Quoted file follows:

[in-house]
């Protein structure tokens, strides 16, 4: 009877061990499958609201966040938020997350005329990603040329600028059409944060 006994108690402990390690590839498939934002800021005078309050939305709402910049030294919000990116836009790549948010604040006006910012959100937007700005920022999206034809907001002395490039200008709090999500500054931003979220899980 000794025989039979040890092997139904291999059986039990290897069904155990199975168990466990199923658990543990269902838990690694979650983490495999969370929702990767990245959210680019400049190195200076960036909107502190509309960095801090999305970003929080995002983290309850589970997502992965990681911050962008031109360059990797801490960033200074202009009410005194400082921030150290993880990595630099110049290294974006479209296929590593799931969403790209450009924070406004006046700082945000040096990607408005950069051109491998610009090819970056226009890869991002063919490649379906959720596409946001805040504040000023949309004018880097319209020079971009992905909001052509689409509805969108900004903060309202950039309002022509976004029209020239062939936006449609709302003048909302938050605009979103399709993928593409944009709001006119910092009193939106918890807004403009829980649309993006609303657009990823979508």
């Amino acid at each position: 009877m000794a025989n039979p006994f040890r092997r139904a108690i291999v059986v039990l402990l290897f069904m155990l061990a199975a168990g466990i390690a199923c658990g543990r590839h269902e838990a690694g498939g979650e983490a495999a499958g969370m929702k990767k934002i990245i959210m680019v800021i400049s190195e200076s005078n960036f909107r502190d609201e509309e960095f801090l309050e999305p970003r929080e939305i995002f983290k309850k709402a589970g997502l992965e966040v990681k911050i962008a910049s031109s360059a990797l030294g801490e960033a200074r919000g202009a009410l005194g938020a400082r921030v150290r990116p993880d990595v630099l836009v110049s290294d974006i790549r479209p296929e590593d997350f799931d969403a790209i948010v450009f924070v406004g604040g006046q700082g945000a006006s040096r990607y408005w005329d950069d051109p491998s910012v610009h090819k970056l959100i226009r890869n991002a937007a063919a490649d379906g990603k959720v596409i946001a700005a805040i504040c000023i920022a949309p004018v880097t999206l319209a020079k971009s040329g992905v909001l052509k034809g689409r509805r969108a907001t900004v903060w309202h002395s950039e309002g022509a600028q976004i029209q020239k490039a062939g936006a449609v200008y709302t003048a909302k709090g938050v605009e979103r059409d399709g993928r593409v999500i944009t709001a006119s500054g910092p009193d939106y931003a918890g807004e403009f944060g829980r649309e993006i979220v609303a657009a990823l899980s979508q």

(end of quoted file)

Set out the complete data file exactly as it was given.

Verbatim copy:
[in-house]
């Protein structure tokens, strides 16, 4: 009877061990499958609201966040938020997350005329990603040329600028059409944060 006994108690402990390690590839498939934002800021005078309050939305709402910049030294919000990116836009790549948010604040006006910012959100937007700005920022999206034809907001002395490039200008709090999500500054931003979220899980 000794025989039979040890092997139904291999059986039990290897069904155990199975168990466990199923658990543990269902838990690694979650983490495999969370929702990767990245959210680019400049190195200076960036909107502190509309960095801090999305970003929080995002983290309850589970997502992965990681911050962008031109360059990797801490960033200074202009009410005194400082921030150290993880990595630099110049290294974006479209296929590593799931969403790209450009924070406004006046700082945000040096990607408005950069051109491998610009090819970056226009890869991002063919490649379906959720596409946001805040504040000023949309004018880097319209020079971009992905909001052509689409509805969108900004903060309202950039309002022509976004029209020239062939936006449609709302003048909302938050605009979103399709993928593409944009709001006119910092009193939106918890807004403009829980649309993006609303657009990823979508």
């Amino acid at each position: 009877m000794a025989n039979p006994f040890r092997r139904a108690i291999v059986v039990l402990l290897f069904m155990l061990a199975a168990g466990i390690a199923c658990g543990r590839h269902e838990a690694g498939g979650e983490a495999a499958g969370m929702k990767k934002i990245i959210m680019v800021i400049s190195e200076s005078n960036f909107r502190d609201e509309e960095f801090l309050e999305p970003r929080e939305i995002f983290k309850k709402a589970g997502l992965e966040v990681k911050i962008a910049s031109s360059a990797l030294g801490e960033a200074r919000g202009a009410l005194g938020a400082r921030v150290r990116p993880d990595v630099l836009v110049s290294d974006i790549r479209p296929e590593d997350f799931d969403a790209i948010v450009f924070v406004g604040g006046q700082g945000a006006s040096r990607y408005w005329d950069d051109p491998s910012v610009h090819k970056l959100i226009r890869n991002a937007a063919a490649d379906g990603k959720v596409i946001a700005a805040i504040c000023i920022a949309p004018v880097t999206l319209a020079k971009s040329g992905v909001l052509k034809g689409r509805r969108a907001t900004v903060w309202h002395s950039e309002g022509a600028q976004i029209q020239k490039a062939g936006a449609v200008y709302t003048a909302k709090g938050v605009e979103r059409d399709g993928r593409v999500i944009t709001a006119s500054g910092p009193d939106y931003a918890g807004e403009f944060g829980r649309e993006i979220v609303a657009a990823l899980s979508q």